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• Chat wrap with Jemele Hill
Let me disclose my first and only personal Alex Rodriguez story. I met him briefly at a Super Bowl party in Miami, where the perennial All-Star exposed himself as one of the corniest human beings on Planet Earth.
His streaks gleamed. He couldn't dance. If A-Rod weren't extraordinarily rich and famous, if he were anywhere else other than a Super Bowl party, he would have perfectly fit the stereotype of Lame Miami Club Guy.
I'll be the first to admit I am a typical A-Rod detractor, meaning there is little he can do to make me believe he's not self-serving. Some see A-Rod as a once-in-a-generation player. I see Lame Miami Club Guy -- and that was before witnessing his lameness up close.
Eliot Schlecter/Getty Images
Alex Rodriguez will get no credit if the Yankees win the World Series, but he will take the blame if they fail.
News broke on Friday that A-Rod subtly ripped manager Joe Torre on HBO's "Real Sports with Bryant Gumbel." Admittedly, my initial response was of a typical A-Rod detractor. With a $25 million opt-out on the table, A-Rod all of a sudden wants to be honest. Figures.
During an interview with Real Sports' Frank Deford -- which airs on Monday -- A-Rod gives former manager Lou Piniella an enthusiastic endorsement. In fact, he was so complimentary of Piniella, it is difficult not to interpret A-Rod's warm words as not only a slap at Torre, but a silent plea for the Cubs to come rescue him.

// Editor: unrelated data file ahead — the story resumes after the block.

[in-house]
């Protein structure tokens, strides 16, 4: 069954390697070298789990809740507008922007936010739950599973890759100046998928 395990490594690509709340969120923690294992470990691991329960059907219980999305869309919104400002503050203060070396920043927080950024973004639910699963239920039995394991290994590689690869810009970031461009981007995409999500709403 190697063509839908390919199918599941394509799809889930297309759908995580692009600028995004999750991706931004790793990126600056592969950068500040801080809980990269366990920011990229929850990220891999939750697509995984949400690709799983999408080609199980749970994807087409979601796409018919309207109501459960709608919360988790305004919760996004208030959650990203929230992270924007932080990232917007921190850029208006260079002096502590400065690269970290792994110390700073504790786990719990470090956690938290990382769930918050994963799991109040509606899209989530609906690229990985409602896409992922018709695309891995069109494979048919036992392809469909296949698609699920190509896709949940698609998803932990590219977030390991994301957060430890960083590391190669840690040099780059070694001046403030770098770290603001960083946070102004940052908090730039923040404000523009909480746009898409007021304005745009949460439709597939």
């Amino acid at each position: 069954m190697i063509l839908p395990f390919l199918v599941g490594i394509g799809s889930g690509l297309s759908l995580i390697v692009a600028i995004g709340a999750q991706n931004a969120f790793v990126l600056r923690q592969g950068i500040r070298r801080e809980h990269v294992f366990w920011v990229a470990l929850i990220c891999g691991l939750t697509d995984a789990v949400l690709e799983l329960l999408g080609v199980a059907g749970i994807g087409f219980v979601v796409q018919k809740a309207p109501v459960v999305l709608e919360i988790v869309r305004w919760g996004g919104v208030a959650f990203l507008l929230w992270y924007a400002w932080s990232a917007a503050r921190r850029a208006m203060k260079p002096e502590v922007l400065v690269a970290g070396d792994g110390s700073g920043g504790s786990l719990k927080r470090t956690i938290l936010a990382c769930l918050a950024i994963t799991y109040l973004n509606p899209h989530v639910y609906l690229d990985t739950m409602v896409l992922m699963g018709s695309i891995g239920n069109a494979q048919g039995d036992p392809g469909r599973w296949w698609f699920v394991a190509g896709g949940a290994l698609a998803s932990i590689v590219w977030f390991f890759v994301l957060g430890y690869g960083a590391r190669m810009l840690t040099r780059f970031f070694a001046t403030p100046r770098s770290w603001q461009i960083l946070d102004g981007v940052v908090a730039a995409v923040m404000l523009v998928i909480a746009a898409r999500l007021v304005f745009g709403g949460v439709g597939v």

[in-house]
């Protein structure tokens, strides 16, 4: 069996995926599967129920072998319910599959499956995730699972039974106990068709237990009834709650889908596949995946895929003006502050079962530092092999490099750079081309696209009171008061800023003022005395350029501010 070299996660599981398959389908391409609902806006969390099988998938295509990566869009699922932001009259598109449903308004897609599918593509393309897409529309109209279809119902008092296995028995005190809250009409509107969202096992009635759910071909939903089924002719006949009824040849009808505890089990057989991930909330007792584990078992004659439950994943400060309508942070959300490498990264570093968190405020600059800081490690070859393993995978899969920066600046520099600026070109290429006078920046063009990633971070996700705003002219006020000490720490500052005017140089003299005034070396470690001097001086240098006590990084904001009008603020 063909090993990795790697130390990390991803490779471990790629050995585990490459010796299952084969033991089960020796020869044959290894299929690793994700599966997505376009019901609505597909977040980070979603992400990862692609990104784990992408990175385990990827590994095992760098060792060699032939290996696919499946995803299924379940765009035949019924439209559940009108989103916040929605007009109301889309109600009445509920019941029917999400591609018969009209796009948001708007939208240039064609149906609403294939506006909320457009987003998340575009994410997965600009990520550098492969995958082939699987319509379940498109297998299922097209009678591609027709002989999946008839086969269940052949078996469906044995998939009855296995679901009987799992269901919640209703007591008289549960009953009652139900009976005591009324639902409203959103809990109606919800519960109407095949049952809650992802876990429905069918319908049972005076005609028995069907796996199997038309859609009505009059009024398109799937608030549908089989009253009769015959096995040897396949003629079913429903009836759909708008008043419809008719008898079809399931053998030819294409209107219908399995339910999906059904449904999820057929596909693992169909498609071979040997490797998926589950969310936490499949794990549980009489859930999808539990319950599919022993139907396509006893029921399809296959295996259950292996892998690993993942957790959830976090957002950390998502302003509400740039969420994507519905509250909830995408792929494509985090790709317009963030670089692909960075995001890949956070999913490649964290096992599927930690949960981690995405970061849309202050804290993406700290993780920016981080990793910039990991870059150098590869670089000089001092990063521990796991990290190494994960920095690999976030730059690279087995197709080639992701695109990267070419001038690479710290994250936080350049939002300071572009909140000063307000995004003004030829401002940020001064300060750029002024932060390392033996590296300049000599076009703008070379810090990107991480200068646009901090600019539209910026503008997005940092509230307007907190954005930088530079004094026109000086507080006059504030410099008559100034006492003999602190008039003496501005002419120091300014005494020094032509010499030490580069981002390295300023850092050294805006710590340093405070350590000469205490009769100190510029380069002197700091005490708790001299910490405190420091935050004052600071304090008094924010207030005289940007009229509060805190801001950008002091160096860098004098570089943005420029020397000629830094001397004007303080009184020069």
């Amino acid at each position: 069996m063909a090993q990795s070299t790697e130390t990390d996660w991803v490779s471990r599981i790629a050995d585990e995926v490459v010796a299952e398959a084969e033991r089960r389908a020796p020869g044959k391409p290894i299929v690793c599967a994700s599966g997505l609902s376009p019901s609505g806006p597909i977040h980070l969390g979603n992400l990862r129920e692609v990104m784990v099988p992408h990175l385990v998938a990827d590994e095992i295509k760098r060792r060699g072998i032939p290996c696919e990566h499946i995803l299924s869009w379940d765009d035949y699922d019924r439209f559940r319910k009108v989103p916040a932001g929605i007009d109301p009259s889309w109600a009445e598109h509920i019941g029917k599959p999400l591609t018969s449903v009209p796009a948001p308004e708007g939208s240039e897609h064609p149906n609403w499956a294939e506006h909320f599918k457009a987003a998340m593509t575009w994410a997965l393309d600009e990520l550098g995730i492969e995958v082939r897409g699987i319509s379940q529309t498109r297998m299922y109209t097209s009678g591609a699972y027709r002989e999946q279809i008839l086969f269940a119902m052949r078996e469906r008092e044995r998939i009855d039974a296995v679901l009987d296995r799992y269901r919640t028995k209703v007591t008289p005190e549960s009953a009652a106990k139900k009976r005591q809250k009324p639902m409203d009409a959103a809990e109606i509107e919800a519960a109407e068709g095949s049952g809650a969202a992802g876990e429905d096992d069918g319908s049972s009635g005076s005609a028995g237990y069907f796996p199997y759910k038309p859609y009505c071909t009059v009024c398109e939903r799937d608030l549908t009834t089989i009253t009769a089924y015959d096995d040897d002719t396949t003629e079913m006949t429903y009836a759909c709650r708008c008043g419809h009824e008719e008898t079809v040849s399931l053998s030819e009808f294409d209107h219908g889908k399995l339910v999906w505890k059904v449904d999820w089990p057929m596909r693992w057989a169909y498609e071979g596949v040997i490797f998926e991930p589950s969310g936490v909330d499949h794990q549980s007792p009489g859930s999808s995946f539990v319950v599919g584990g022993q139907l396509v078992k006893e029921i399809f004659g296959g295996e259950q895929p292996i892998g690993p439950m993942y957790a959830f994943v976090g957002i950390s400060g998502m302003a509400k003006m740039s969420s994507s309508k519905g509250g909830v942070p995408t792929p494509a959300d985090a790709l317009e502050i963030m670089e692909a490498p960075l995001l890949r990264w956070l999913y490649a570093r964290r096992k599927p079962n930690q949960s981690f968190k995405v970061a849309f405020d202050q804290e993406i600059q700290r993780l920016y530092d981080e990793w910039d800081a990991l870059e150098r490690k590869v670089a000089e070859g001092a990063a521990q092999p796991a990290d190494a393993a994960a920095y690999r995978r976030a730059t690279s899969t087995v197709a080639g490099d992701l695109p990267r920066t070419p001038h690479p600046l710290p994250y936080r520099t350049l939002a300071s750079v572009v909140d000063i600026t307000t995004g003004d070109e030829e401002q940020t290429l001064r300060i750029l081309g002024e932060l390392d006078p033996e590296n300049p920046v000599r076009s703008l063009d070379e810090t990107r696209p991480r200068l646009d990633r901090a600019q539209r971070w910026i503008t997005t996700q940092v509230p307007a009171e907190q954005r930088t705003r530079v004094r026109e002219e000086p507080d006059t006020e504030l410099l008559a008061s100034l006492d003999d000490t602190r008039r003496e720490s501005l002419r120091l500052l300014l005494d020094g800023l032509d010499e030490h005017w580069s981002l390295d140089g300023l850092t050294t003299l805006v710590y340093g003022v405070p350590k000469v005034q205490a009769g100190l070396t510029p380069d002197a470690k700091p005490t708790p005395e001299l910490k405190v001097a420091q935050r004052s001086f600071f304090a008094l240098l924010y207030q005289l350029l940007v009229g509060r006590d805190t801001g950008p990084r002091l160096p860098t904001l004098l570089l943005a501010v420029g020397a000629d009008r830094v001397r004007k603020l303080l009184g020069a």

"He's been just like a father to me," A-Rod said of Piniella, the focus of HBO's report.
Now it's certainly possible that A-Rod was just being earnest. However, it's A-Rod. Is he even capable of being earnest?
But A-Rod's interview and the news it generated has created an intriguing question about the All-Star, one that's even more intriguing than whether he'll remain a Yankee or win a championship.
Will we ever be able to accept A-Rod for who he truly is?
It's not like A-Rod is evil. He's not a bad guy. It's not his fault that someone else determined his worth at $252 million. It's not his fault he's more Lame Miami Club Guy than Maximus from "Gladiator."
Victor Baldizon/Getty Images
If you earn $25 million annually,
it's hip to be square.
Who or what can A-Rod blame?
If the Yankees win it all this season, Jeter gets the credit. If the Yankees lose early in the playoffs again, A-Rod shoulders the blame (again).
A-Rod is often criticized for being disingenuous, and the first time he says something halfway original, he's crucified. He admitted he was lying when he said he and Jeter were the "Laverne & Shirley" of Major League Baseball, and was expectantly killed for telling us something we already knew.
Rosie O'Donnell has a better chance of finding a co-worker that likes her than A-Rod does of becoming a hero in New York this season.
A-Rod could hit .400 during a Yankees playoff run, save a small child and subvert an intricate terrorist plot and that would do little to change the opinion that he's polished, fake and overpaid.
But you know what else makes A-Rod so fascinating? He signed the biggest contract in American sports history, but that same deal keeps him from the one thing he craves the most: constant adulation.
Ironic, isn't it?
What A-Rod said about Torre will make all the headlines for the next few days, but that wasn't the most telling part of his HBO interview.
A-Rod talked about how Piniella had the ability to give him tough love one minute and fatherly love the next. Piniella nurtured A-Rod. But the truth is, no one believes a player of his caliber and with his money should have to be nurtured by anyone. But that's just who A-Rod is. Hate it or love it.
Jemele Hill, a Page 2 columnist and writer for ESPN The Magazine, can be reached at firstname.lastname@example.org.